Argentina presidential run-off campaign starts
The two men bidding to be Argentina's next president have begun their campaigns for November's run-off vote.
The centre-right mayor of Buenos Aires, Mauricio Macri, surprised observers by securing almost as many votes as Daniel Scioli, the chosen candidate of the current president, Cristina Fernandez de Kirchner.
Mr Scioli's focus would be protecting jobs and welfare programmes, he said.
Mr Macri said he would address state spending "abuses" and high inflation.
The candidate in third place, Sergio Massa, has not said who will get his backing in the second round.
President Fernandez was constitutionally barred from seeking a third term.
With 97% of the votes counted, Mr Scioli was ahead with 36.9% of the vote, while Mr Macri had 34.3%.
The result means Mr Scioli, governor of Buenos Aires province and a former world powerboat champion, will have to enter a run-off with Mr Macri on 22 November.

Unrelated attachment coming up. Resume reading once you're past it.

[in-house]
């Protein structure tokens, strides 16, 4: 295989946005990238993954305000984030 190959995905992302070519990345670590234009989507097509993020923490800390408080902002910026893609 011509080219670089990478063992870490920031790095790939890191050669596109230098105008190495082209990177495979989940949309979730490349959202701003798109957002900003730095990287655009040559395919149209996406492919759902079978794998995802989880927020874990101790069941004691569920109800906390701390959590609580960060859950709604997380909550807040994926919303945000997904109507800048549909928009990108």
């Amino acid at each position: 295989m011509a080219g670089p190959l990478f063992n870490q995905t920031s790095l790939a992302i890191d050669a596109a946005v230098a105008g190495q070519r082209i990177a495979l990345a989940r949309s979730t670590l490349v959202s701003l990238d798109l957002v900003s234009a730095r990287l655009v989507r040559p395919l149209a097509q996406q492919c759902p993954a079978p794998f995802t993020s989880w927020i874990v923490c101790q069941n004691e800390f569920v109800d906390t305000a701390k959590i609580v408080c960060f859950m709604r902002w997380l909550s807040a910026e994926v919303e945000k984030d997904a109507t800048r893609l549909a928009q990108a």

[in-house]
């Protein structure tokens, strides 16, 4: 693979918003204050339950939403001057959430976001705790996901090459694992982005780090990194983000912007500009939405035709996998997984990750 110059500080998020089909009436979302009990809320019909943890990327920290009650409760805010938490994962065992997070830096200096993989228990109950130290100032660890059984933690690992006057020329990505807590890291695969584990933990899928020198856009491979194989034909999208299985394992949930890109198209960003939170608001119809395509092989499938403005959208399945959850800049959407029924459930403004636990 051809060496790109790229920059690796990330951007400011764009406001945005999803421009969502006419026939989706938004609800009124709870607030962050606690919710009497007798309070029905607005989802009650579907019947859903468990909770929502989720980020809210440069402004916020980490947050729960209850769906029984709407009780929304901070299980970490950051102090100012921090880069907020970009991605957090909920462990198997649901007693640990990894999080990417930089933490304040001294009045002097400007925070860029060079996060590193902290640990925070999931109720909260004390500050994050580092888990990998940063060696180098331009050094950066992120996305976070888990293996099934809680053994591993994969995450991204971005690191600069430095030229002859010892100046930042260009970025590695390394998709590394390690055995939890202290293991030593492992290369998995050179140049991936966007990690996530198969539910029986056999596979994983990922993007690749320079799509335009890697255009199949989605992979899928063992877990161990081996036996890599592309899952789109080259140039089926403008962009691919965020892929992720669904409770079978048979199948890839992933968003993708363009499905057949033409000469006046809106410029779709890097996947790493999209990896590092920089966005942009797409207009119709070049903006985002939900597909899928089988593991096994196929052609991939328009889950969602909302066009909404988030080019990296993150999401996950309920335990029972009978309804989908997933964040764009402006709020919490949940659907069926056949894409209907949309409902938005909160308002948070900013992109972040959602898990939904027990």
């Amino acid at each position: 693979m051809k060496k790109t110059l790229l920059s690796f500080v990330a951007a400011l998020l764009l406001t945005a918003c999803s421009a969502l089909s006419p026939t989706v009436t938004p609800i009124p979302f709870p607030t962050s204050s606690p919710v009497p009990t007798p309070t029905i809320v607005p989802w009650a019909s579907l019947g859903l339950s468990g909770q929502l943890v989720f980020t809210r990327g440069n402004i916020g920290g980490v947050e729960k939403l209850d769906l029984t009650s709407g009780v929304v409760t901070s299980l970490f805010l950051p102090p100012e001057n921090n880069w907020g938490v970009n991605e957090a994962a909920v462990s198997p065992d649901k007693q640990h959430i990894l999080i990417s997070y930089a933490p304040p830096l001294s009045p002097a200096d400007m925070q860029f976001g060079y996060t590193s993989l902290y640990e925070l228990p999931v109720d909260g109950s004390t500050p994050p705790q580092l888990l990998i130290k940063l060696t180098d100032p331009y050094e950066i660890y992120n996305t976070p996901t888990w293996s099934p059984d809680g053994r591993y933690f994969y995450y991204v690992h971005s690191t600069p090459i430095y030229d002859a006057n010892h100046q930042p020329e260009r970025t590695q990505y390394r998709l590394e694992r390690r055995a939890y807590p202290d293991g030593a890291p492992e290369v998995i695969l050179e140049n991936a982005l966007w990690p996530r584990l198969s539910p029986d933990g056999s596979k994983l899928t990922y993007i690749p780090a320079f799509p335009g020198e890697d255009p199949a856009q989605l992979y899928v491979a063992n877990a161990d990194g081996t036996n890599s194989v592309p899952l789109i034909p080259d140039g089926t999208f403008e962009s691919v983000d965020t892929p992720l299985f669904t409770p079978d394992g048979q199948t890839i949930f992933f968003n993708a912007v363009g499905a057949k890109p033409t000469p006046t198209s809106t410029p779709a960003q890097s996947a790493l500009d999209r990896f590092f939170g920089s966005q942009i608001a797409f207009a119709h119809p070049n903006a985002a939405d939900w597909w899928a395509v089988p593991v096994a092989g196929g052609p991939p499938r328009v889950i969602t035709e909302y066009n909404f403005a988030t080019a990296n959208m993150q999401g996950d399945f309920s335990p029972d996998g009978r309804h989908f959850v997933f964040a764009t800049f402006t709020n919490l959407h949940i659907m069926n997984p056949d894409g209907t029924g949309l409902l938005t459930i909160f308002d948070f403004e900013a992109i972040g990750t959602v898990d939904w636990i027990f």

It is the first time an Argentine election will be decided by a second round.
"Today starts a new election campaign that will decide the future of Argentina," Mr Scioli told reporters.
He said the choice was between protecting industry, employment and social welfare, and what he called Mr Macri's proposal "to liberalise the market and take on debt".
Mr Macri, a former president of top football club Boca Juniors, said he would try to win over voters who did not choose him on Sunday.
"We will correct the abuses and the fraud of inflation,'' he said, referring to his campaign pledges to cut state spending and rein in the inflation rate, which officially stands at 14.5%.
Observers say a key role in the run-off campaign could be played by Sergio Massa, who came a distant third with 21.3% of the vote.
Mr Massa, a former ally turned rival of President Fernandez, has not said who will get his backing in the second round.
Whoever wins the presidency faces significant economic challenges.
While the country gained strength after a financial crisis in 2002, its economy, the third-largest in Latin America, has slowed in recent years, with GDP growing by only 0.5% last year.
The government is also locked in a battle against American hedge funds who disagree with how it wants to restructure $100bn (£65bn) of debt on which it defaulted in 2001.
While the firms successfully sued Argentina for repayment, Ms Fernandez refused to pay.